As for the scheduling and organizer functions, I found most to be adequate and similar to those on my LG290c. The notepad function on the LG505c allows 300 and not 150 characters, which is an improvement. The alarm function allows the setting of up to 10 alarm times. I did like the voice activation and voice dialing capabilities. It doesn’t work perfectly, but it does seem to be as functional as others I’ve used on recent TracFone models. One of the big disappointments for me was the voice recorder, which doesn’t allow the user to pause the recording or the play back, making this feature next to worthless as far as I’m concerned.

There are 25 ring tones included, along with an additional 10 message tones. Of course additional tones can be purchased, (some costing over 30 units, when I checked).

When I first checked the games, I assumed 3 Java games were included, but only a short demo of each was available. The free mode and career mode were both disabled and need to be purchased.

Other tools included are the same as most recent TracFone offerings with the exception of one called drawing panel, where you can use your finger to doodle on the touch screen in different colors. You can save these doodles and actually send them to someone if you so desire.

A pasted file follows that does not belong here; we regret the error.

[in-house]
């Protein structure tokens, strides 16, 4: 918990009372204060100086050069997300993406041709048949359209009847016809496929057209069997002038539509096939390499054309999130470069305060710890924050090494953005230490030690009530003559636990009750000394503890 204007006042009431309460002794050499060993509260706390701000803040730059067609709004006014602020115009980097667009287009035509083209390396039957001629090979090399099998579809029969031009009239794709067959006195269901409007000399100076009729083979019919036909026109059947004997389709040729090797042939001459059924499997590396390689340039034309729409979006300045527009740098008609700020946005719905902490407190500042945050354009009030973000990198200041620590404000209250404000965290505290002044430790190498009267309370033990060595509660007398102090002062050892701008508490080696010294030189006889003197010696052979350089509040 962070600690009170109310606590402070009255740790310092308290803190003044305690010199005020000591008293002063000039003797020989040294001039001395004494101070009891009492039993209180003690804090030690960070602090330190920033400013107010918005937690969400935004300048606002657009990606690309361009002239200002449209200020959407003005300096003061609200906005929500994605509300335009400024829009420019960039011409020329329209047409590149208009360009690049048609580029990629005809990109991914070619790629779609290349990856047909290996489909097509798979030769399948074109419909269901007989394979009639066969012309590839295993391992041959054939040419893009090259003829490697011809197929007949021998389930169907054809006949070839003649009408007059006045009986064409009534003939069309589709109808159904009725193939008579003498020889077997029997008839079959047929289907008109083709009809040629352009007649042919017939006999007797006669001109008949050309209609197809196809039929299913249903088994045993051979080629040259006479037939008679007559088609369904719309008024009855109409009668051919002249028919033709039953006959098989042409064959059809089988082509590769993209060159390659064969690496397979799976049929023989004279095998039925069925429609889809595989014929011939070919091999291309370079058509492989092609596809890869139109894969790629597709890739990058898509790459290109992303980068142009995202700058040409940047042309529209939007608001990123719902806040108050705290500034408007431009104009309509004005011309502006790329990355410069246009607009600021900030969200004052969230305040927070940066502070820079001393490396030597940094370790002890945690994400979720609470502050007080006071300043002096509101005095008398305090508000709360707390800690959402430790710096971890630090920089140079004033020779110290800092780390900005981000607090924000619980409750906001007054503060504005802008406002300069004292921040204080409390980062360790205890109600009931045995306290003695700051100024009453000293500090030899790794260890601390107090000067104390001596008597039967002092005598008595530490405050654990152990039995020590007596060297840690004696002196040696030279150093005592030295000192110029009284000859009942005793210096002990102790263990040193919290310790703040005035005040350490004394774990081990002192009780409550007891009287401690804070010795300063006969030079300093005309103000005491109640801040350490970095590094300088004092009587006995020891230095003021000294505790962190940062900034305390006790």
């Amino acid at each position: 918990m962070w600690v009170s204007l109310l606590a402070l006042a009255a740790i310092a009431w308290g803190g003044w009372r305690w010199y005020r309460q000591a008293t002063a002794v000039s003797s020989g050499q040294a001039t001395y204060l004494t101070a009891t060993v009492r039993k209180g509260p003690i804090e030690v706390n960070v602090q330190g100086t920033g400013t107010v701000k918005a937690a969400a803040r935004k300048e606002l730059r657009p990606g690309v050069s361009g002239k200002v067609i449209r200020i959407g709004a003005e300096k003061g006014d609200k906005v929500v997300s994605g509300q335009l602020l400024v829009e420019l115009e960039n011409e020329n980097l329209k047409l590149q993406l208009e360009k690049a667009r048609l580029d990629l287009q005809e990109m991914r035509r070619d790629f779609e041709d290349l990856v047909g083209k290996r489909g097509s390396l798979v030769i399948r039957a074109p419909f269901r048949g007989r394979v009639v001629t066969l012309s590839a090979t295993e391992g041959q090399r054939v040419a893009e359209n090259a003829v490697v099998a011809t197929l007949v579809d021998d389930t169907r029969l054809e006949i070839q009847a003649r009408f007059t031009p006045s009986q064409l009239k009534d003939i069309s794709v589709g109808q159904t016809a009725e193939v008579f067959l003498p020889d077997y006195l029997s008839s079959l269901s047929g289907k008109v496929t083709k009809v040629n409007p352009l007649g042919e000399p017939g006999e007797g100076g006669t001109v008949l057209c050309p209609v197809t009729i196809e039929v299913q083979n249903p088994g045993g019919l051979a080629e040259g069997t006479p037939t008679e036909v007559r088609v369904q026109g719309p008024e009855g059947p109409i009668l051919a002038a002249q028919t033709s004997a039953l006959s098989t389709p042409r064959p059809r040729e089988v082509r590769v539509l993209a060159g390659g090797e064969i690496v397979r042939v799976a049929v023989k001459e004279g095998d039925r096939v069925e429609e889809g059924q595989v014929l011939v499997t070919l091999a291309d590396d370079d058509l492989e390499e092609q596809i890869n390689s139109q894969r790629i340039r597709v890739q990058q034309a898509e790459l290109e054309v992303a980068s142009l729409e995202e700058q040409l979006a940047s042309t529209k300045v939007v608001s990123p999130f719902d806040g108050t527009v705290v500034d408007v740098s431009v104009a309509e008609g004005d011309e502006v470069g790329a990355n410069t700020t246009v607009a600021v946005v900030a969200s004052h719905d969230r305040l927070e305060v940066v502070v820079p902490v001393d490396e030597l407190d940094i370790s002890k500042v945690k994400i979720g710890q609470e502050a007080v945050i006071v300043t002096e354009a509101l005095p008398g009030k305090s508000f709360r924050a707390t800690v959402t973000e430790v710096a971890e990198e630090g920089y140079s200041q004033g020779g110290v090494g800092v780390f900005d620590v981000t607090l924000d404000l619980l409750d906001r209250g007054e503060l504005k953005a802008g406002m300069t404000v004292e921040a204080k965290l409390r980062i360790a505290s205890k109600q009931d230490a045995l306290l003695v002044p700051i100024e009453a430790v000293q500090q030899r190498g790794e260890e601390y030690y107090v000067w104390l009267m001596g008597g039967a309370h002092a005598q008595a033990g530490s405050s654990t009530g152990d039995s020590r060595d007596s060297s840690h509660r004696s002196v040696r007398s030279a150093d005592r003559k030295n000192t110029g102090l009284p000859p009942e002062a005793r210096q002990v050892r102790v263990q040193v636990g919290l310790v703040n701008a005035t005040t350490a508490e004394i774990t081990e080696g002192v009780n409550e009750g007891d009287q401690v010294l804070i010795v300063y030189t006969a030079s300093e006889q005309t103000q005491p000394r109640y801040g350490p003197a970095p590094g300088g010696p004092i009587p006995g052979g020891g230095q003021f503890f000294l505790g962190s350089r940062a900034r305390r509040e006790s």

Internal memory of the LG 505c is 90 MB, and it will accept up to a 16 gig micro SD card. The music player supports MP3, WMA, ACC and ACC+ formats. Sound, in general, from this phone’s speaker is tinny to my hearing, so using a pair of ear buds to listen to music is definitely recommended. The MP3 player does allow for the creation of playlists, which is nice.

LG 505c Review Conclusion

LG 505c, for TracFone, Net10, and Straight Talk

In conclusion, I’d say that it is nice that TracFone has decided to bring out a touch screen phone at a reasonable price, for its customers who, like me, are more the ‘casual’ cell phone user. I believe that hard-core types won’t settle for less than Straight Talk handsets, and most of the younger people I know want, or already own, iPhones! There is a 60 page user’s manual available for this handset, but don’t count on all the details being correct. As in the past, TracFone apparently had the manufacturer tweak certain features to its own specs.

I mostly compared this handset to the LG290c, which is still my TracFone of choice for CDMA, and the LG500g, on the GSM side. For someone wanting to try a reasonably priced touch screen phone, this will be a good starting point. The other really positive thing I can comment on is the nice sized and responsive QWERTY keyboard, making it great for all who text a lot.

Finally, the triple minutes for life is a very positive and motivating feature. For myself, I believe I will stick with the 290c at this point and keep waiting for TracFone to come out with what I consider the ideal pre-paid phone. But I can see how others would be happy with this phone, as long as you know what to expect (which you will after reading the preceding pages of this review).

For more details on this model, click on one of the links below to visit the brand of your choice:

Straight Talk TracFone